Advertisement

Scientists Find Possible Antidote for Tamoxifen-Induced Mental Fog

Advertisement

Key Points

  • Oligodendrocyte-type 2 astrocyte progenitor cells were identified as the central nervous system cells most vulnerable to tamoxifen toxicity. Exposure to tamoxifen for 48 hours killed more than 75% of these cells.
  • In mice cotreated with tamoxifen plus the MEK1/2 inhibitor selumetinib, cell death in the corpus callosum was prevented.
  • Although selumetinib protected brain cells, it did not also protect cancer cells, and the studies found that the combined use of selumetinib and chemotherapy enhanced targeting of cancer cells.

Researchers from University of Rochester Medical Center have shown scientifically what many women report anecdotally: that tamoxifen is toxic to cells of the brain and central nervous system (CNS), producing mental fogginess similar to “chemo brain.” In the study, published in the Journal of Neuroscience, the researchers also report the discovery of an existing drug compound that appears to counteract or rescue brain cells from the adverse effects of the breast cancer drug.

Corresponding author Mark Noble, PhD, Professor of Biomedical Genetics and Director of the University of Rochester Stem Cell and Regenerative Medicine Institute, commented that it is exciting to potentially be able to prevent a toxic reaction to one of the oldest and most widely used breast cancer medications on the market. Although tamoxifen is more easily tolerated compared to most cancer treatments, it nonetheless produces troubling side effects in a subset of the large number of people who take it. 

By studying tamoxifen’s impact on central nervous system cell populations and then screening a library of 1,040 compounds already in clinical use or clinical trials, Dr. Noble’s team found that the investigational MEK1/2 inhibitor selumetinib (also known as AZD6244 essentially eliminated tamoxifen-induced killing of brain cells in mice.

The research is the result of two separate but related projects from Dr. Noble’s lab. One investigates the science underlying the condition known as “chemo brain,” and another is looking at how to exploit tamoxifen’s attributes for use in other types of cancer besides early-stage, less-aggressive breast cancer.

Study Details

In the Journal of Neuroscience paper, Dr. Noble’s team first identified CNS cells that are most vulnerable to tamoxifen toxicity. Chief among these were oligodendrocyte-type 2 astrocyte progenitor cells (O-2A/OPCs), which are essential for making the insulating sheaths, or myelin, required for nerve cells to work properly. Exposure to clinically relevant levels of tamoxifen for 48 hours killed more than 75% of these cells.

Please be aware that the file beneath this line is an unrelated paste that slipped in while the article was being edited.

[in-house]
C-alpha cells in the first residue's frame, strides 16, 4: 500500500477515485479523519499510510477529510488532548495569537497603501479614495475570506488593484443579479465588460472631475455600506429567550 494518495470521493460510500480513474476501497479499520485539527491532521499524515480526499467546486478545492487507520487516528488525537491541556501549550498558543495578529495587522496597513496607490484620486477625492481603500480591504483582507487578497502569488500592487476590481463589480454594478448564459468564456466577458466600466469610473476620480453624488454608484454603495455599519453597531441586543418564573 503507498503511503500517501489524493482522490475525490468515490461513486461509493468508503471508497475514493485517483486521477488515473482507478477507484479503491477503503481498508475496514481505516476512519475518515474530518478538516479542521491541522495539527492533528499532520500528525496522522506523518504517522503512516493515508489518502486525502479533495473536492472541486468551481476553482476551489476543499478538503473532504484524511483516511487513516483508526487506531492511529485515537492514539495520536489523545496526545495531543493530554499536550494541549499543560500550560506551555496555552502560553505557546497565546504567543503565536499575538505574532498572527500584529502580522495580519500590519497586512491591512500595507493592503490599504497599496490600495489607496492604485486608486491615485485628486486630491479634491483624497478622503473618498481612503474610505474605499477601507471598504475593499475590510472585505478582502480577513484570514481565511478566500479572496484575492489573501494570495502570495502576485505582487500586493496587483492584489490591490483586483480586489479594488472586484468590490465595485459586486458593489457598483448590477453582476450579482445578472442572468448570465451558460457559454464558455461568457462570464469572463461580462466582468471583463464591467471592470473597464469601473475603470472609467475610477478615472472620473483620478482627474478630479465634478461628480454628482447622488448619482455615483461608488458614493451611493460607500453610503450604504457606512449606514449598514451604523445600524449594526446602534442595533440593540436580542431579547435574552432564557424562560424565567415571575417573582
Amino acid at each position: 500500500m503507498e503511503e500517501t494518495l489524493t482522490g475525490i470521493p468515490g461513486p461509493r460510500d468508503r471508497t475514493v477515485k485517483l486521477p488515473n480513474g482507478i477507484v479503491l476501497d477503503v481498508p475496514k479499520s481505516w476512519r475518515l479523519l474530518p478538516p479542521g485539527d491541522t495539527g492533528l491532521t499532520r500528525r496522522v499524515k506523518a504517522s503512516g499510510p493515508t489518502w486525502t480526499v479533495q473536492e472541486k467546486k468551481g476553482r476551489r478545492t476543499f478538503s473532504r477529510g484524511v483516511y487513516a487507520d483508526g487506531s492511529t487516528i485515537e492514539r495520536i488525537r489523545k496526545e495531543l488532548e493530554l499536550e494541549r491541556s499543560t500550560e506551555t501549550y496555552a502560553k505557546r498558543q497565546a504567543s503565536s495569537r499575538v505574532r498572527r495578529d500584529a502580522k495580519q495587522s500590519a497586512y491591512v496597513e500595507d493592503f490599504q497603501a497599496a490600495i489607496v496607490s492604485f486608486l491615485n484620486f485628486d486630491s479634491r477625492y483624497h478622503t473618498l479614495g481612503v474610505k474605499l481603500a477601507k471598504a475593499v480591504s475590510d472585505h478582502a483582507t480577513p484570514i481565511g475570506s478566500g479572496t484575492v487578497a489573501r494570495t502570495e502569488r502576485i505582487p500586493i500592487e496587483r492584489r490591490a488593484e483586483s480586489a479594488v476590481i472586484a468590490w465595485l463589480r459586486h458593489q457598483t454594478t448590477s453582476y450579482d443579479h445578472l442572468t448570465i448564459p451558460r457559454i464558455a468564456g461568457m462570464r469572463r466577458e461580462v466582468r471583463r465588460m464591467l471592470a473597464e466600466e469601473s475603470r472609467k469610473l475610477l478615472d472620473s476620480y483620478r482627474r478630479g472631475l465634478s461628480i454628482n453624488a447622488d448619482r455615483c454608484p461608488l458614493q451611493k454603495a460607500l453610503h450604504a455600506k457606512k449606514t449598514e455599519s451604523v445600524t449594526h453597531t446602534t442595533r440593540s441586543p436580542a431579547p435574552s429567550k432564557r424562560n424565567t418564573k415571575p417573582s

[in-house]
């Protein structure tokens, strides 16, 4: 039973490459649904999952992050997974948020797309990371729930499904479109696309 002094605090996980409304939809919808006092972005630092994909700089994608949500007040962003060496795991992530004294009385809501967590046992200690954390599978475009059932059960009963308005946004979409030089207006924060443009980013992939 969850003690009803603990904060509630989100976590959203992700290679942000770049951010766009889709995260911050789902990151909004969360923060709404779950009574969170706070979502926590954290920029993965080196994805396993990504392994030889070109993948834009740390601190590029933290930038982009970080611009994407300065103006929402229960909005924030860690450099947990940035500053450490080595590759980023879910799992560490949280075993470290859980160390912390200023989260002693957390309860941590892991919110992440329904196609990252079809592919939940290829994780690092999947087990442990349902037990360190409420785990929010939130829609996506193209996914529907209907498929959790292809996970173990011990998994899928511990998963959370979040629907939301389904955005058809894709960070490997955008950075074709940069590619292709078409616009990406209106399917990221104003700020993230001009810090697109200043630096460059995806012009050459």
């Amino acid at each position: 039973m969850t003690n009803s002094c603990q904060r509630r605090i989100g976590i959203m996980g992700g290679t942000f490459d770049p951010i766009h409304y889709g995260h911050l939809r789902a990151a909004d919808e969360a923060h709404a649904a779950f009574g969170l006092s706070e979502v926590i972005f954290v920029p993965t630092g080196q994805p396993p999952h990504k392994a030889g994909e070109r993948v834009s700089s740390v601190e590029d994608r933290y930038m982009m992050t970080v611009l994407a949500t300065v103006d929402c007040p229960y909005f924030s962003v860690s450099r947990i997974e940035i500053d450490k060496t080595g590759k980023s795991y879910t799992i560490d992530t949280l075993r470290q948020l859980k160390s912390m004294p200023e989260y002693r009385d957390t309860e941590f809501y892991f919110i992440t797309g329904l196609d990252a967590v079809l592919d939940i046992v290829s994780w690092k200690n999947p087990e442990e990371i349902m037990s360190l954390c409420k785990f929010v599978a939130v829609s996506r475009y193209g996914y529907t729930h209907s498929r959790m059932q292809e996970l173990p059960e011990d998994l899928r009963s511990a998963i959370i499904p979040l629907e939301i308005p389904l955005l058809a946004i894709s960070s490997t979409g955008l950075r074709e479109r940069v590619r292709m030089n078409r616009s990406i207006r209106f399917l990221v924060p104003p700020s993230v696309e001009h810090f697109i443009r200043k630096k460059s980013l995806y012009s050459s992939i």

“It’s critical to find safe treatments that can rescue the brain from impairment,” Dr. Noble said, “because despite increasing awareness and research in this area, some people continue to endure short-term memory loss, mental cloudiness, and trouble concentrating. For some patients the effects wear off over time, but others experience symptoms that can lead to job loss, depression, and other debilitating events.”

Dr. Noble’s lab, led by postdoctoral fellow Hsing-Yu Chen, PhD, identified 27 drugs that protected O-2A/OPCs from the effects of tamoxifen.  Further testing by other laboratories resulted in singling out selumetinib as a potential cancer therapy.

In mice cotreated with tamoxifen plus selumetinib, cell death in the corpus callosum, was prevented, the paper reported. Meanwhile, several national clinical trials are testing the safety and effectiveness of selumetinib in treating multiple cancers, from breast and colon to melanoma and lung.

Drug Enhances Targeting of Cancer Cells

Researchers were also optimistic about finding that while selumetinib protected brain cells, it did not also protect cancer cells. New drug compounds have greater value if they do not compromise the effects of existing treatments, and the studies in Dr. Noble’s lab found that the combined use of selumetinib and chemotherapy enhanced targeting of cancer cells.

“As far as I know, no one else has discovered an agent that singles out and protects brain and central nervous system cells while also not protecting cancer cells,” said Dr. Noble, who also collaborates with researchers at the University of Rochester's James P. Wilmot Cancer Center. “This creates a whole new paradigm; it’s where we need to go.”

In future work, Dr. Noble’s group plans to identify the dosage of selumetinib that provides maximum protection and minimum disruption to differentiating brain cells.

The research research was supported by the U.S. Department of Defense, National Institutes of Health, Susan Komen Race for the Cure, and the Carlson Stem Cell Fund.

The content in this post has not been reviewed by the American Society of Clinical Oncology, Inc. (ASCO®) and does not necessarily reflect the ideas and opinions of ASCO®.


Advertisement

Advertisement



Advertisement